A man who telecom regulators say was apparently behind a barrage of racist robocalls in six states — sowing hate in response to the killing of an Iowa college student by an undocumented immigrant and a white supremacist’s murder trial in Virginia — is facing a proposed fine of nearly $13 million by the Federal Communications Commission.
The man, Scott D. Rhodes, who anti-hate groups say is a white supremacist and runs the website Road to Power, was “apparently” responsible for more than 6,000 robocalls in 2018 “with the intent to cause harm,” the F.C.C. said on Thursday.
The commission said that in addition to Iowa and Virginia, Mr. Rhodes targeted people in California, Georgia, Florida and Idaho with the robocalls.
The F.C.C. said it traced 827 spoofed robocalls that were made to residents in Brooklyn, Iowa, in August 2018 after the slaying of the University of Iowa student, Mollie Tibbetts, by an undocumented farmworker from Mexico. Ms. Tibbetts, whose murder has been invoked by President Trump in his push for a border wall, was from the small town.
The commission said Mr. Rhodes used an online calling platform to intentionally manipulate caller ID information to display local phone numbers as the source of the calls. That practice, known as neighbor spoofing, violates the Truth in Caller ID Act, the commission said.
“As if this tragedy were not enough, just two days after her funeral, Mollie’s family, friends, and the close-knit community of Brooklyn began to receive a barrage of spoofed robocalls,” Ajit Pai, the commission’s chairman, said in a statement on Thursday. “Preying on the tragedy, the calls contained inflammatory prerecorded messages and a woman’s voice apparently intended to impersonate Mollie Tibbetts saying ‘kill them all.’ ”
Mr. Pai said the caller had been referring to undocumented immigrants from Mexico.
Attempts on Thursday to reach Mr. Rhodes, who has used several aliases, were unsuccessful.
It was not immediately clear whether Mr. Rhodes will face criminal charges for the robocalls, which the commission said were all made in 2018. A spokesman for the commission said he could not comment about possible violations outside the agency’s jurisdiction.
Mr. Rhodes has 30 days to respond to the commission’s findings before the agency votes on the proposed fine. If the fine is imposed and Mr. Rhodes cannot pay, the matter would be turned over to the Department of Justice for collection, the F.C.C. spokesman said.
The Justice Department declined to comment.
The Anti-Defamation League, which monitors hate groups, said Thursday that it was critical to hold bad actors accountable.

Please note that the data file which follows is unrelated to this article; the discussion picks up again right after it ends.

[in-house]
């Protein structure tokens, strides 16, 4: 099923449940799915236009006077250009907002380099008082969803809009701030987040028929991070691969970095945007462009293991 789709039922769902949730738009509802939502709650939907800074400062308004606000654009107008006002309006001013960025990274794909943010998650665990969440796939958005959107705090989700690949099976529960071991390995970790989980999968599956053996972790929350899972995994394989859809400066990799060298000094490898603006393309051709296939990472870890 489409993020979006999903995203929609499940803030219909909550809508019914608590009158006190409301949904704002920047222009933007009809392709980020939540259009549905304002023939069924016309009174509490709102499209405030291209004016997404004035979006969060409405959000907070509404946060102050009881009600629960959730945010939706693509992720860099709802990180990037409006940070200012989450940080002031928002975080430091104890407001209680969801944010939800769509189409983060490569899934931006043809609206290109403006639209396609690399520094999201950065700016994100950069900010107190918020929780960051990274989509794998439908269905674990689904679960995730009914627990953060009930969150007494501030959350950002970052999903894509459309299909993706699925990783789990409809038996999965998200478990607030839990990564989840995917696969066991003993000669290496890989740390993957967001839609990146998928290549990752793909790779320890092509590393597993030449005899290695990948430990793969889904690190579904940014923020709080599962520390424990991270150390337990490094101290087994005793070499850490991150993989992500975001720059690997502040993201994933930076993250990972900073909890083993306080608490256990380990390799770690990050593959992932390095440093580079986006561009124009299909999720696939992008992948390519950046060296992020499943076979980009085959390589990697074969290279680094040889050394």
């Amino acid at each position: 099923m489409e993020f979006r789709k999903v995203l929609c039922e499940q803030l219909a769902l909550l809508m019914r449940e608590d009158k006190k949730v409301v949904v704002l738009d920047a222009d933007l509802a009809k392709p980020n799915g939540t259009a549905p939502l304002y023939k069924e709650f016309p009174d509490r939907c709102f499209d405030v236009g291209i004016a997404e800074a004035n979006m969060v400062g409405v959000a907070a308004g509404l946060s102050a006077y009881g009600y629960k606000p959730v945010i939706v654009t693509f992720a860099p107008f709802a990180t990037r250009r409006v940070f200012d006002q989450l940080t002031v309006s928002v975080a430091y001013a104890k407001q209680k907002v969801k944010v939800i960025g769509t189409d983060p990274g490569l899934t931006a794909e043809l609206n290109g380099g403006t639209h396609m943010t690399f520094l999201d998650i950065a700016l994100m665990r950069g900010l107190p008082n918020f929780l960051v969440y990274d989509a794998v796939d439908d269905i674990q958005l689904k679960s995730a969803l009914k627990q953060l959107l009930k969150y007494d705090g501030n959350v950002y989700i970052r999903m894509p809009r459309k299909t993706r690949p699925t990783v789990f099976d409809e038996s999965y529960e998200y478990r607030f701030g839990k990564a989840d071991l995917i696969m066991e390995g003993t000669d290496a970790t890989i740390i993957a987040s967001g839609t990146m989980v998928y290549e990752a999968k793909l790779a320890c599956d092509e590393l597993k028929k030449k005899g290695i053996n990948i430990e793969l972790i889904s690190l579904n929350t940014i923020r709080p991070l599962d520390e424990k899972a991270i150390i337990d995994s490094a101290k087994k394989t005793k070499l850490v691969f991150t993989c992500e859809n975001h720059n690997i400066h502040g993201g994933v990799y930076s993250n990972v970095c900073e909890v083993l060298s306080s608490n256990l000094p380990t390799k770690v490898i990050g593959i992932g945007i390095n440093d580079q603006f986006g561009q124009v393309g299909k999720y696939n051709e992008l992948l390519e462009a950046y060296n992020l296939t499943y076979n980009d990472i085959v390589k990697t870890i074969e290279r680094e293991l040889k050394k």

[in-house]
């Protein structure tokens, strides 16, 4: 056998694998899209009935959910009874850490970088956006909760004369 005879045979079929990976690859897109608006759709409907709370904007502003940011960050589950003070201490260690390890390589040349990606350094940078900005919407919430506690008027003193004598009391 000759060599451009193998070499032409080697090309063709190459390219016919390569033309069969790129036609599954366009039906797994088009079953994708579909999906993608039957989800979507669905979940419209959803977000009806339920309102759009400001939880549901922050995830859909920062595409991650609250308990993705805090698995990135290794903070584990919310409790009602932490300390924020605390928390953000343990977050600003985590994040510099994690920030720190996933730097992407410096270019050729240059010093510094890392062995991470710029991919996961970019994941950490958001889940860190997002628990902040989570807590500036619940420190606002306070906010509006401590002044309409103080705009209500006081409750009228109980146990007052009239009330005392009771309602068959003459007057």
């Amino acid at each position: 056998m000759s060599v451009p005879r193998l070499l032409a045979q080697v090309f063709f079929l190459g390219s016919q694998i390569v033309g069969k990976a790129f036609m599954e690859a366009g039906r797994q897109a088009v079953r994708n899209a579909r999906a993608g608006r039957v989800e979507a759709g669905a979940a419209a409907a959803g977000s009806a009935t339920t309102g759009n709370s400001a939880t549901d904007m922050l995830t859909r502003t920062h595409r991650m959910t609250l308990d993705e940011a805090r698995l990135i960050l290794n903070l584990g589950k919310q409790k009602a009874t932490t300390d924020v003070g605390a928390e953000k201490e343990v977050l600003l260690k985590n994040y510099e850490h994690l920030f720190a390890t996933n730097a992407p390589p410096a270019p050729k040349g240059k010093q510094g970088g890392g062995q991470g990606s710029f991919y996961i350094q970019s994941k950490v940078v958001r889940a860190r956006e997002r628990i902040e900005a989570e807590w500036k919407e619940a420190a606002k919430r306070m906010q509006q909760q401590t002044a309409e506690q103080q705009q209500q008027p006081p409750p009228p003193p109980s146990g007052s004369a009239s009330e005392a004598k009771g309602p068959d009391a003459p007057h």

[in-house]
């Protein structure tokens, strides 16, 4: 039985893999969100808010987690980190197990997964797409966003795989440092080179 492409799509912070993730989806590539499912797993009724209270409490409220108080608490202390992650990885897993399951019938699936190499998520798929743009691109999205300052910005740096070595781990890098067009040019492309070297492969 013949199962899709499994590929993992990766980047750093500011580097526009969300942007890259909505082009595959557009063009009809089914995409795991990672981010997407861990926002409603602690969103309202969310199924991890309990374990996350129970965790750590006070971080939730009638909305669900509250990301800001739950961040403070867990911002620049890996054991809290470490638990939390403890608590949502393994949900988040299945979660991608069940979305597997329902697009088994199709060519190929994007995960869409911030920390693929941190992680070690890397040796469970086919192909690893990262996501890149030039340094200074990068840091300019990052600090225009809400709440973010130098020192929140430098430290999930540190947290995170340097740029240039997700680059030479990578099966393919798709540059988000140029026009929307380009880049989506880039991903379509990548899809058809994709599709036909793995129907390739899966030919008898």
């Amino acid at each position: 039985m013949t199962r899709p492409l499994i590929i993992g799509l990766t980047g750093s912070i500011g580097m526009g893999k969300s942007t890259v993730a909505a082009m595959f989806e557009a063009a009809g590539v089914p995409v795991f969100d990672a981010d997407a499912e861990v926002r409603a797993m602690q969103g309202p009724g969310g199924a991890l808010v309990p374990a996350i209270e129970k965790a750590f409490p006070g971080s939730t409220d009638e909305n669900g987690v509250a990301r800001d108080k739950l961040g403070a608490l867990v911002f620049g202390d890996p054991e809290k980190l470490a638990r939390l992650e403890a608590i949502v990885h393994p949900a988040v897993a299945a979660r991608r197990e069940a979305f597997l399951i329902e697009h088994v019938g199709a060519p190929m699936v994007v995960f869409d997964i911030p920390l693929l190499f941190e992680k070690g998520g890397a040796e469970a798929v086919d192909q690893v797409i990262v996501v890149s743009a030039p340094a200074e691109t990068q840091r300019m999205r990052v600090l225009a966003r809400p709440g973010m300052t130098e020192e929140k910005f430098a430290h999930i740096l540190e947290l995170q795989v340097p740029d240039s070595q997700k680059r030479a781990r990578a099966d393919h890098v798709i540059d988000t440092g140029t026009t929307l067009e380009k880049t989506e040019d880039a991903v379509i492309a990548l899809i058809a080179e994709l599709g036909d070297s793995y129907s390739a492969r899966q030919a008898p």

“It’s a great first step,” Oren Segal, the director of the organization’s Center for Extremism, said Thursday of the action taken against Mr. Rhodes. “Hopefully, the message is clear to extremists and bigots who want to use this technology in the future that there are consequences.”
The commission said that Mr. Rhodes made 2,023 robocalls in November and December 2018 to residents of Charlottesville, Va., blaming the mayor and police chief for the murder of Heather Heyer in August 2017. Ms. Heyer was killed when James Fields Jr., who had traveled to Virginia to participate in a white supremacist rally, steered his car into a crowd of peaceful demonstrators. Mr. Fields pleaded guilty to federal charges and was sentenced to life in prison.
The commission said Mr. Rhodes was also responsible for 766 robocalls in October 2018 targeting Andrew Gillum, who was the first black nominee for Florida governor from a major party.
In the audio of one of the robocalls obtained by The New York Times, a man pretending to be Mr. Gillum could be heard talking in the exaggerated accent of a minstrel performer. “Well hello there,” it begins, “I is Andrew Gillum.” He then spoke for a little over a minute about mud huts and unfair policing practices, and asked repeatedly for the listener’s vote. In the background were the sounds of drums and monkeys.
The F.C.C. spokesman declined to comment about the robocalls that Road to Power took credit for in December in New York, which were condemned by Columbia University officials.
Sergeant Jessica McRorie, a New York Police Department spokeswoman, said Thursday evening that the case was still under investigation.
“There is no place for hate or intolerance in New York City, or anywhere,” she said. “The N.Y.P.D.’s Racial and Ethnic Motivated Extremism unit is aware of this incident and looking into the matter.”